Allemande sauce is a sauce in French cuisine that is based on a light-colored velouté sauce (typically veal; chicken and shellfish veloutés can also be used), but thickened with egg yolks and heavy cream, and seasoned with lemon juice. Allemande was one of the four mother sauces of classic French cuisine as defined by Antoine Carême in The Art of French Cooking in the 19th Century.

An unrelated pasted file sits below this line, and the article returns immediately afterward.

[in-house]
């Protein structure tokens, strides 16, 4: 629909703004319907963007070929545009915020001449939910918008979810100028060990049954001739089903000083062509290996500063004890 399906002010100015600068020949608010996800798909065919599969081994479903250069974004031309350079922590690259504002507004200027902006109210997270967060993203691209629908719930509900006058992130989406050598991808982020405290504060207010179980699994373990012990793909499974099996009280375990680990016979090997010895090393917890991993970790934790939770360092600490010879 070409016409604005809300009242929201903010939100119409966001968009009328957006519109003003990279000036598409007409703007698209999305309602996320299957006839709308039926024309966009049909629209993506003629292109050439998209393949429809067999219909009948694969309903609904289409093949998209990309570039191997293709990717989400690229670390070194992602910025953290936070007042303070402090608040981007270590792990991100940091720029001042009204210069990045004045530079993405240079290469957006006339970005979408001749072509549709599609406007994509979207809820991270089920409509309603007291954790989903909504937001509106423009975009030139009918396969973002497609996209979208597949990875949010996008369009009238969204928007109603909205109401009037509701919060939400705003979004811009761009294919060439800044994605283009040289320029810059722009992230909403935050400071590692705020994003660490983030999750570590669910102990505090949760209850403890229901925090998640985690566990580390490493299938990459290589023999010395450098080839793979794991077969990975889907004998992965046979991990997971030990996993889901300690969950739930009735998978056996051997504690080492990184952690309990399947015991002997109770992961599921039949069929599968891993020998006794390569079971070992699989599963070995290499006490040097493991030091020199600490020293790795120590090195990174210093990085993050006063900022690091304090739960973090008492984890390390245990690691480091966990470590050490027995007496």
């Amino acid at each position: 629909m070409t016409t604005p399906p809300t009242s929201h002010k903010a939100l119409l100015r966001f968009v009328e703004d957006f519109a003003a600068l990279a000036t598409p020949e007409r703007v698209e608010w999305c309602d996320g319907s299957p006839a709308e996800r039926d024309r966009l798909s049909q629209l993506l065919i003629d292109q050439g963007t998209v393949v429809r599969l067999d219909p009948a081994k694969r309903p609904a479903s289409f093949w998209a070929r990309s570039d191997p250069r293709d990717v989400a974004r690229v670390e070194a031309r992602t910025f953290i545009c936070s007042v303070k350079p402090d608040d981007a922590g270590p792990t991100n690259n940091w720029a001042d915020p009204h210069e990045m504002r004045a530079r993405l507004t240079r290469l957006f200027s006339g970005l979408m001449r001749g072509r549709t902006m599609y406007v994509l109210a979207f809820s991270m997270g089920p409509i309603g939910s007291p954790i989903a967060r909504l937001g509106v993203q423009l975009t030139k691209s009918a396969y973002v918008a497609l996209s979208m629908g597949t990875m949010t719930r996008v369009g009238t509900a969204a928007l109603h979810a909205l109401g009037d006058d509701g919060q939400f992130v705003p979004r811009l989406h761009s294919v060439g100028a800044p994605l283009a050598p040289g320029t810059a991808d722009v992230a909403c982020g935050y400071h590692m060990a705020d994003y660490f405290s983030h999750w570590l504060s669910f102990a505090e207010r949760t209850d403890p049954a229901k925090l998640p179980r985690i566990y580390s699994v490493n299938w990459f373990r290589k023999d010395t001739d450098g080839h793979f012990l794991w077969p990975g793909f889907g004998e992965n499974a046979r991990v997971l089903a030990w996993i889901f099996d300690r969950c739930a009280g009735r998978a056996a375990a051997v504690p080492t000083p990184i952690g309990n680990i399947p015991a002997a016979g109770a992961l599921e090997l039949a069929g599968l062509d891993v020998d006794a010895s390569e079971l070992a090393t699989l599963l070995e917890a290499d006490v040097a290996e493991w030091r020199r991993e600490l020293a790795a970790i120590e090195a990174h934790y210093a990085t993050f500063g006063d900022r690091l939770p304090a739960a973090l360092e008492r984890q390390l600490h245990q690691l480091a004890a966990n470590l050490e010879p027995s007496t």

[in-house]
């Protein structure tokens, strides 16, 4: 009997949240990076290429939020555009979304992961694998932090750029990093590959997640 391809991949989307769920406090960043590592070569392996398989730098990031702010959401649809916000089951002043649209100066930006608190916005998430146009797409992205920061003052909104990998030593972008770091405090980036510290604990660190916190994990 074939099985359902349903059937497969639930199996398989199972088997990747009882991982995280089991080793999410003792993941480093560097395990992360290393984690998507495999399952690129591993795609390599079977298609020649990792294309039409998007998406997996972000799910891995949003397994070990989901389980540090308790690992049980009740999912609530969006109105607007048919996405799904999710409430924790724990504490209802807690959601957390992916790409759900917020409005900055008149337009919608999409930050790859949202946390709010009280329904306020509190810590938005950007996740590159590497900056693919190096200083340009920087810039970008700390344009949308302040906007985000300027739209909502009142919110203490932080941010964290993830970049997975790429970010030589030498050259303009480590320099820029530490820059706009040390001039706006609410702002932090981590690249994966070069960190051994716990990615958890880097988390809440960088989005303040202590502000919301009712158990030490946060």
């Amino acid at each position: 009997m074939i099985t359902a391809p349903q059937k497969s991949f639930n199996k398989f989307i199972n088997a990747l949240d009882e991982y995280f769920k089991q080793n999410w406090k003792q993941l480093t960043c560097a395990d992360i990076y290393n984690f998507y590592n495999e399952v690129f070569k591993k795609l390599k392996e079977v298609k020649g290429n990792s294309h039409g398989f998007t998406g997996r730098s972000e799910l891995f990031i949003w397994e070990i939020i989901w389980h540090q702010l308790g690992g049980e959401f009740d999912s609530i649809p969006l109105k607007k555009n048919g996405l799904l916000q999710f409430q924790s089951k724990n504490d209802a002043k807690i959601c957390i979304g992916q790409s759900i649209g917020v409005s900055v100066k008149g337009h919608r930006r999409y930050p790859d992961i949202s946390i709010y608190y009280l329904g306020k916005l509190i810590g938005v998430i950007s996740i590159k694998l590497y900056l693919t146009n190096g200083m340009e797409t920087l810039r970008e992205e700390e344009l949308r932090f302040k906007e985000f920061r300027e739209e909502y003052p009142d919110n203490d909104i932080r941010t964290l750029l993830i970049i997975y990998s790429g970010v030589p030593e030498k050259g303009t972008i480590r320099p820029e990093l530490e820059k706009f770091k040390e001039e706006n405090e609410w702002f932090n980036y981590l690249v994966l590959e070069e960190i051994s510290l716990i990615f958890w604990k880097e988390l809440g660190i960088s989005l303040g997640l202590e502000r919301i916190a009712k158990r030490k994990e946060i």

Escoffier perfected the sauce allemande (German sauce) in the early 20th century. At the outbreak of World War I, he rescued the sauce by renaming it sauce blonde. The sauce is sometimes mistakenly called sauce parisienne. They are similar, except sauce parisienne uses cream cheese, instead of the egg/heavy cream mixture of sauce allemande. It is best used with eggs, poached fish, poultry, hot hors d'oeuvres, and gratiné dishes topped with a coating of bread crumbs.